Small Business, Big Tech: Salesforce Reports On What Drives SMBs

Ever wonder what drives a seemingly sane person to go out and start a business? For 55%, it’s a desire to be their own boss, according to Small & Medium Business Trends Report, a study released on Monday by Salesforce.

Roughly tied for second among the attractions are having a more flexible work schedule (36%), pursuing an opportunity that presents itself (36%) and a desire to make more money (35%). Only 25% are motivated by having an idea they believe in and bringing it to the marketplace. 

Whether they succeed at any of it is dependent on several factors. Technology is one of them. 

Salesforce breaks down companies into two groups: Growing SMBs, which have 1% or more revenue growth over the past two years, and stagnant/declining MBs, those that have less than 1% growth. 

The split between them is apparent in the technologies they use to attract new customers.

Social media marketing on top, specified by 46% overall. That includes 49% of the growing companies, an 41% of the non-growers. 



Email marketing is used by 38%, but that average is made up of 41% of growing companies and 32% of the stagnant ones. In other words, growing businesses are 29% more likely to use email to generate leads.   

“Acquiring new customers is the most frequent obstacle reported by SMB leaders (67%),” the study notes. “Some of the most common tactics used to solve this challenge are social media and email marketing.”

Meanwhile, marketing automation is used by 20% of growing firms and by 14% of those on the downward slope, for an overall average of 17%.

CRM systems are utilized by 19% and 23% of growing firms and 10% of those in the stagnant category. And analytics is in the stack for 21% of the growing firms and 17% of the declining  firms.

The differences between the two sets of companies on the are also apparent in the technologies they want to invest in.  

Stagnant firms are most likely to want basic hardware (31%), internet hosting services (26%) and financial software (25%).

In contrast, 35% of growing SMBs want CRM systems, 34% want financial software and 28% want high technology.

Small businesses and medium-sized ones also have different needs.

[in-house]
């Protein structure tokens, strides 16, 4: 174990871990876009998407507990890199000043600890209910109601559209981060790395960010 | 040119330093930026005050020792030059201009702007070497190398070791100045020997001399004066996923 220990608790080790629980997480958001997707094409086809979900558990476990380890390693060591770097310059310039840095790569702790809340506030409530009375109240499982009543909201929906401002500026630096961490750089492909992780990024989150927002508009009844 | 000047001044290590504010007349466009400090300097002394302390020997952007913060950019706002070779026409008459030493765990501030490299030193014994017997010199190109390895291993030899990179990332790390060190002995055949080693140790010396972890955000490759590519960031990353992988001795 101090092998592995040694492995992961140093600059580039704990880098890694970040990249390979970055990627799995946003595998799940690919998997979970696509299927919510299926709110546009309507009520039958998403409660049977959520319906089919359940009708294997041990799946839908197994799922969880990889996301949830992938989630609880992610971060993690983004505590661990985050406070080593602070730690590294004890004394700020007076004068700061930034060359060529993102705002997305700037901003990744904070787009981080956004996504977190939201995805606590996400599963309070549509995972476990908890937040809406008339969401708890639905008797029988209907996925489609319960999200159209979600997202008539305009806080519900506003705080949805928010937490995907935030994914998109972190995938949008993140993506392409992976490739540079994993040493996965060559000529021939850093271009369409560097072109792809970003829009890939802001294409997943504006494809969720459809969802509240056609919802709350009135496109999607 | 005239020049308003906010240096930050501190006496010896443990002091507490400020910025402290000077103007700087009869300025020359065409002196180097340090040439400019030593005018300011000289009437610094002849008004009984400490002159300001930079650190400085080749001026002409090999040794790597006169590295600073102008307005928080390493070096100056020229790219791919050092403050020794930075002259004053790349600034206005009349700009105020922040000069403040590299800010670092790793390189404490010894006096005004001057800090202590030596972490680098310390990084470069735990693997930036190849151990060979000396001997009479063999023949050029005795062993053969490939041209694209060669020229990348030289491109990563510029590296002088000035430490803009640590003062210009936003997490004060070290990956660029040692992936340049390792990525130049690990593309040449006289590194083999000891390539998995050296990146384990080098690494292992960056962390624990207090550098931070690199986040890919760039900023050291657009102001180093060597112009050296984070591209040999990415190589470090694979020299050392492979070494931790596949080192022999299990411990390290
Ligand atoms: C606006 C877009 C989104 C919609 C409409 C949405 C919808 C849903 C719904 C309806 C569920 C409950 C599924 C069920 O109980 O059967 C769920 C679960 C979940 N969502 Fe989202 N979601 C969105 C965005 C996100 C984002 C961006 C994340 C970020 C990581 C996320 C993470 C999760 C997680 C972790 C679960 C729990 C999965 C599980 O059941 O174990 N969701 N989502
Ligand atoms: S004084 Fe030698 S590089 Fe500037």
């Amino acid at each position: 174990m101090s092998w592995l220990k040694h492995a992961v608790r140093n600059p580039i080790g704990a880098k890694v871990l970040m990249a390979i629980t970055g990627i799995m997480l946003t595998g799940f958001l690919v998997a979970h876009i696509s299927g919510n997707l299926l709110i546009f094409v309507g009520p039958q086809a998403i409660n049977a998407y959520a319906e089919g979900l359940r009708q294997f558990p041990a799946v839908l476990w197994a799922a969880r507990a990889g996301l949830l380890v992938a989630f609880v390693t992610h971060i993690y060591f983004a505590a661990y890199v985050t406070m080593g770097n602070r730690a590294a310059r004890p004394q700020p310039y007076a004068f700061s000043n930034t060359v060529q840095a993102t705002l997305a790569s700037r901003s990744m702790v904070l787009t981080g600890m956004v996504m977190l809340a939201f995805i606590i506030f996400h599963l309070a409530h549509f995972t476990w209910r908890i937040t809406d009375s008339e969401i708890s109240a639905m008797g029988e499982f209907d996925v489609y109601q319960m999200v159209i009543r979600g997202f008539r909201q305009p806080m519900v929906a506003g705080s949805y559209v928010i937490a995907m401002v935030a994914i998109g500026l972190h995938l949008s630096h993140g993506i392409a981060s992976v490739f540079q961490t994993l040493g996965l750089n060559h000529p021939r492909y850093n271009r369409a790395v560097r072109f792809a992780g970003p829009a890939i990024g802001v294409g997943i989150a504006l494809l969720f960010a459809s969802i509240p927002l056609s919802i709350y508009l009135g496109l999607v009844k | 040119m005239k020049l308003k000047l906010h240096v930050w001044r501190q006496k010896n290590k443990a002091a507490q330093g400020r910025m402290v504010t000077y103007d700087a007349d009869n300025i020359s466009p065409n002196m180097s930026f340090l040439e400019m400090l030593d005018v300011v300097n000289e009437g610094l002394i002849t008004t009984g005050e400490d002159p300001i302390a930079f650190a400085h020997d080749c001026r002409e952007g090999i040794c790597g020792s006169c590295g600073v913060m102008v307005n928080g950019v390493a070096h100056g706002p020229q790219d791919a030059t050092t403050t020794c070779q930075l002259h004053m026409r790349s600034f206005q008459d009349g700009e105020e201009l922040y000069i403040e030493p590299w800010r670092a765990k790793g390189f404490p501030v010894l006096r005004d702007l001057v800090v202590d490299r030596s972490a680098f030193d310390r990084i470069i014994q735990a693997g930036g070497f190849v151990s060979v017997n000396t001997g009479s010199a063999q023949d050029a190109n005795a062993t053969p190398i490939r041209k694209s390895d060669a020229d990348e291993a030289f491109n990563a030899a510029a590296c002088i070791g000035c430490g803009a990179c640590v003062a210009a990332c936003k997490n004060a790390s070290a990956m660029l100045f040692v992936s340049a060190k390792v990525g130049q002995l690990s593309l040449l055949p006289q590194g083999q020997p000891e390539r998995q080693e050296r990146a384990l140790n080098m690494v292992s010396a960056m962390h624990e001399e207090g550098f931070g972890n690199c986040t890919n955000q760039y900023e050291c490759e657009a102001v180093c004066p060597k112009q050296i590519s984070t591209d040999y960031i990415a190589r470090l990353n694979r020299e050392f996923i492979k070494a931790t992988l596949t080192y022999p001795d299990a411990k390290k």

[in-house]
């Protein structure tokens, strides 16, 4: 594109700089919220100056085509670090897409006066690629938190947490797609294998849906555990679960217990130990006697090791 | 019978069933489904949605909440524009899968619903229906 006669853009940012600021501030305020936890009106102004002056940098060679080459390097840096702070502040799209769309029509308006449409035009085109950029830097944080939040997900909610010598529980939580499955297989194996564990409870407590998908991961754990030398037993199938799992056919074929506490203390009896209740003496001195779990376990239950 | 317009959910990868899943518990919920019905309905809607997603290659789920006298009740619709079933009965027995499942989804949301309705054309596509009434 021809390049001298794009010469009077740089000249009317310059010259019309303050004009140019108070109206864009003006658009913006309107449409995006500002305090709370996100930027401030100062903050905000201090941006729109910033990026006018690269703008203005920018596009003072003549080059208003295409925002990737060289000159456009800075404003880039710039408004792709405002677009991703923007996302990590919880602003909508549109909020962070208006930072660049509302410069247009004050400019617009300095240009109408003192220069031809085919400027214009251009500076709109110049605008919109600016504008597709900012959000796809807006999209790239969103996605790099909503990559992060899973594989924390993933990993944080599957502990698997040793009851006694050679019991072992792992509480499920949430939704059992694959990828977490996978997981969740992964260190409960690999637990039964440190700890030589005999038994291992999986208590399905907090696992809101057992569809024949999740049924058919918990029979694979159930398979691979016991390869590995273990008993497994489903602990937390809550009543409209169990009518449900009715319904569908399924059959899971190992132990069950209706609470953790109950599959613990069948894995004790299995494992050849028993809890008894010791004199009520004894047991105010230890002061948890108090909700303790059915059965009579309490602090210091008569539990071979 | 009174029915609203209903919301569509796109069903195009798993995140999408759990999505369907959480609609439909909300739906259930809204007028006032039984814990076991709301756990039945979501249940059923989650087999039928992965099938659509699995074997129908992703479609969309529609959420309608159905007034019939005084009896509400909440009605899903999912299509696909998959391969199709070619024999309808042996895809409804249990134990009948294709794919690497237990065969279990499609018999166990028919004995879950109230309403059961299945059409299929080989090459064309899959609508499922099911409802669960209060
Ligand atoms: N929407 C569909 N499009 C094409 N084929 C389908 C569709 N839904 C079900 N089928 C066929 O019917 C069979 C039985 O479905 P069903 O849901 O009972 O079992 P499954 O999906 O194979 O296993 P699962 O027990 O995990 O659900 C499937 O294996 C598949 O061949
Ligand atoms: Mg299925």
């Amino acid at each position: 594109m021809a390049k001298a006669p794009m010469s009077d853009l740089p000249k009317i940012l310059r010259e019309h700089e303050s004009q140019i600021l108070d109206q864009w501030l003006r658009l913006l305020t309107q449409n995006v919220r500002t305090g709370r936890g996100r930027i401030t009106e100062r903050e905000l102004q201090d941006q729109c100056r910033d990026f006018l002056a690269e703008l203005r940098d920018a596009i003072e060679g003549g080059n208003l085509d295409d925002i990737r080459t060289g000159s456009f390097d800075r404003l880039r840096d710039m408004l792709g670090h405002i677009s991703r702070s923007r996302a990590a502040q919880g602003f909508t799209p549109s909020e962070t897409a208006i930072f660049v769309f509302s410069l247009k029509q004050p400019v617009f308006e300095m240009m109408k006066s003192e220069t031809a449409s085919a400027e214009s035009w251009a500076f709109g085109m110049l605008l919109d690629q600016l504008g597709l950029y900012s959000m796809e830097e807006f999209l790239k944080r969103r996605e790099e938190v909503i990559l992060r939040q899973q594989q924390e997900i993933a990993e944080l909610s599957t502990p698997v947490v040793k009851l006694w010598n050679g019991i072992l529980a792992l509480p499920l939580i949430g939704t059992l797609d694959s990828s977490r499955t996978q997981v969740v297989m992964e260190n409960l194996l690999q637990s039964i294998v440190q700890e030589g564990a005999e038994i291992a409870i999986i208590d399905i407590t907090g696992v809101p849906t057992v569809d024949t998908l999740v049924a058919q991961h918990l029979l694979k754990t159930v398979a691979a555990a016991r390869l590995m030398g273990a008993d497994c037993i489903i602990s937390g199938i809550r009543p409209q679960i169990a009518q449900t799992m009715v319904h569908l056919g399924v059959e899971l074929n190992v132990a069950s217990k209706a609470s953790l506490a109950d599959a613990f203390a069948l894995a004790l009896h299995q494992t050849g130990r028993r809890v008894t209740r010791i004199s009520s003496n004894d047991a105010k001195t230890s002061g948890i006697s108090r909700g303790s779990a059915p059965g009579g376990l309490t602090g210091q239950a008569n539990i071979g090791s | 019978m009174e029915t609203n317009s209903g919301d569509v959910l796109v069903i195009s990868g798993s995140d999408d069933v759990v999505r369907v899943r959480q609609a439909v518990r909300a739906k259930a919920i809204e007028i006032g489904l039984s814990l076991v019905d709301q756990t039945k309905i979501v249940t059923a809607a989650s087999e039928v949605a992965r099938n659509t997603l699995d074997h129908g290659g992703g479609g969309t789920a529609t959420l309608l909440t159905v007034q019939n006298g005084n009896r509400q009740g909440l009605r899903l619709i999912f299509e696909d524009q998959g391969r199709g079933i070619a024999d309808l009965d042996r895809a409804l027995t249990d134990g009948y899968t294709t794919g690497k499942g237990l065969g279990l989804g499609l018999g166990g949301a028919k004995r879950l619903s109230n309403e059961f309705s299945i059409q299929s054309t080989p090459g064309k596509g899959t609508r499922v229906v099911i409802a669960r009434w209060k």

Among the medium-size respondents, 44% cite CRM systems as a top priority for their tech budget, compared with 24% of small startups.

In comparison, small businesses are more interested in hardware (32%), versus 21% of medium-sized firms. But 25% of the small outfits and 23% of the medium-sized ones seek internet hosting/internet service providers.

In another clue to priorities, marketing ranks only fourth in the list of investments, while sales tops the list. 

What does it take to start a successful small business?

Of the owners polled, 38% cite self-discipline, and 33% cite people and communications skills. However, females put self discipline second — their top requirement is people and communication skills.

Male executives don’t even list people skills among the top three: for them the top requirements are self-discipline (40%), personal passion and drive (34%) and market knowledge (32%).

Similarly, while men and women face the same constraints, they put them in a different order. For men, it’s hiring the right talent (62%), money/access to capital (57%), and insufficient time (56%).

Females list the top challenges as access to capital (62%), insufficient time (60%) and hiring the right talent (55%) 

Overall, 78% are optimistic about their future prospects. And 60% seek to grow their business, although 36% want only to maintain it. On the downside, 53% feel at a competitive disadvantage versus enterprise in meeting customer expectations, the study says.

SMBs cite these challenges to growth over the next two years:

- Maintaining financial growth — 68%

- Meeting customer experience expectations — 58%

- Hiring and retaining employees — 55%

- Establishing/maintaining processes — 52%

- Scaling technology — 50%

Salesforce surveyed over 2,000 SMBs in North America, Europe, India, Australia and New Zealand. 

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